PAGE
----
ORAL arguments on the quo warranto case against Chief Justice Maria Lourdes Sereno turned into a shouting match Tuesday, as she and Associate Justice Teresita Leonardo-de Castro traded barbs at the Court Session Hall in Baguio City.
Sereno had suffered a setback earlier when the Supreme Court rejected her motion to have five of her colleagues on the bench—including De Castro—recuse themselves from hearing the quo warranto petition against her because of their bias and animosity toward her.
The decision, announced by acting Chief Justice Antonio Carpio, means that Associate Justices De Castro, Noel Tijam, Diosdado Peralta, Lucas Bersamin and Francis Jardeleza will participate in proceedings to determine if Sereno’s appointment as chief justice in 2012 was valid, and if she should be removed from office for her failure to file all her statements of assets, liabilities and net worth as the petition filed by Solicitor General Jose Calida seeks.
During Tuesday’s session, De Castro grilled Sereno, who was compelled by the Court en banc to answer questions under oath, on the SALNs she submitted to the Judicial and Bar Council when she applied for associate justice in 2010 and chief justice in 2012.De Castro asked the chief justice why she submitted a false SALN in 2010 and incomplete SALNs in 2012.
De Castro said the chief justice did not meet the requirement under the Constitution when she filed only one SALN in 2006 when she taught in the UP College of Law, and when she submitted it only in 2010, when she applied for a position in the Supreme Court.
“When you resigned from UP in June 2006, you should’ve filed two SALNs—one in April 2006 for 2005 and then another in June 2006 when you resigned. But you only submitted one for 2006 and executed it in 2010, which was not even notarized,” De Castro told Sereno.
But the chief justice denied the allegation, describing the questioning by De Castro as “absurd, unreasonable and oppressive.”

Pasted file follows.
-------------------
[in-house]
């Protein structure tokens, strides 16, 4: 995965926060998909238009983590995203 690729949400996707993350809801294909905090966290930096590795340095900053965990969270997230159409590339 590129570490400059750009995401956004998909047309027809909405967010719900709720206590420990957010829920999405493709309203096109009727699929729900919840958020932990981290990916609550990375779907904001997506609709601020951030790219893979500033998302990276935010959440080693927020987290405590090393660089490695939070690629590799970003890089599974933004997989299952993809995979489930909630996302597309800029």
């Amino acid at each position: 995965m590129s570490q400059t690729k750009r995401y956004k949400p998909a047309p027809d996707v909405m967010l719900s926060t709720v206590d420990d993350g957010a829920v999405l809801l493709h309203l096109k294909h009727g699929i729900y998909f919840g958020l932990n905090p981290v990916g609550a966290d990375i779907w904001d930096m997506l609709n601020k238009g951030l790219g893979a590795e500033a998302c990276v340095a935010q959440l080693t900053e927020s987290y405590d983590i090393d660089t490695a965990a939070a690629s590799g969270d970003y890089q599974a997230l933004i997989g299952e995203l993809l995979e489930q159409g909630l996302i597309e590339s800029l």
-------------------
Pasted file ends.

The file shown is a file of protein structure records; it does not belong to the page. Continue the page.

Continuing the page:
Sereno said she was unable to submit her SALN for 2006 in 2010 because she was required by the JBC to submit the requirement on a Friday afternoon.
“I only submitted a downloaded form and dated it 2010; it’s not [the] SALN,” she said, adding that it was accepted by the JBC.
Sereno argued that she did not violate the SALN law by failure to comply with the requirement unless there is an allegation of corruption against her.
But De Castro cited Sereno’s previous opinion, where she held that “under the law, failure to comply [with the SALN law] is prima facie evidence of unexplained wealth.”
De Castro also confronted the chief justice over her allegation that De Castro had told her she would never forgive Sereno for accepting the post of chief justice.
“That conversation never happened. I’m going to prove that,” De Castro said.
De Castro along with Peralta, Bersamin, Jardeleza and Tijam, rejected Sereno’s motions seeking their inhibition.
Carpio, who presided over the oral arguments, said the five justices would explain their reasons for refusing to recuse themselves from the case in their respective opinions when the Court issues its decision.
Jardeleza and Tijam shared the view of De Castro that Sereno was merely offering several excuses for why she failed to present her missing SALNs.
“You filed but couldn’t find them, you were not reminded, or the others also did not also file…The filing of a SALN is a constitutional and statutory requirement.,” Tijam said.
Sereno failure’s to submit her SALNs for the past years is the major basis of Calida’s quo warranto petition asking the Court to nullify Sereno’s appointment as chief justice.
Sereno maintained that she consistently filed her SALN as required by law.
Associate Justice Marvic Leonen, like Sereno an appointee of former President Benigno Aquino III, said the failure to comply with the SALN requirement did not appear to be a major violation that would constitute a “lack of proven integrity.”
He said integrity should involve bigger allegations such as corruption.
Arguing his case, Calida emphasized that Sereno did not meet the eligibility of proven integrity due to her false and incomplete SALNs.
“Sereno was a permanent faculty member of the University of the Philippines College of Law from 1986 until 2006. She deliberately failed to file her SALN 11 times in her 20 years as a law professor. Based on the UPHRDO Certification and Letter of Director Escoto, she selectively filed her SALNs for the years 1985, 1990, 1991, 1993, 1994, 1995, 1996, 1997, and 2002,” he said.
“It is demanded by no less than our Constitution that a public officer or employee shall, upon assumption of office and as often thereafter as may be required by law, submit a declaration under oath of his assets, liabilities, and net worth. The Code of Conduct and Ethical Standards is no less emphatic: It behooves every government official or employee to accomplish and submit a sworn statement completely disclosing his or her assets, liabilities, net worth, and financial and business interests,” Calida said.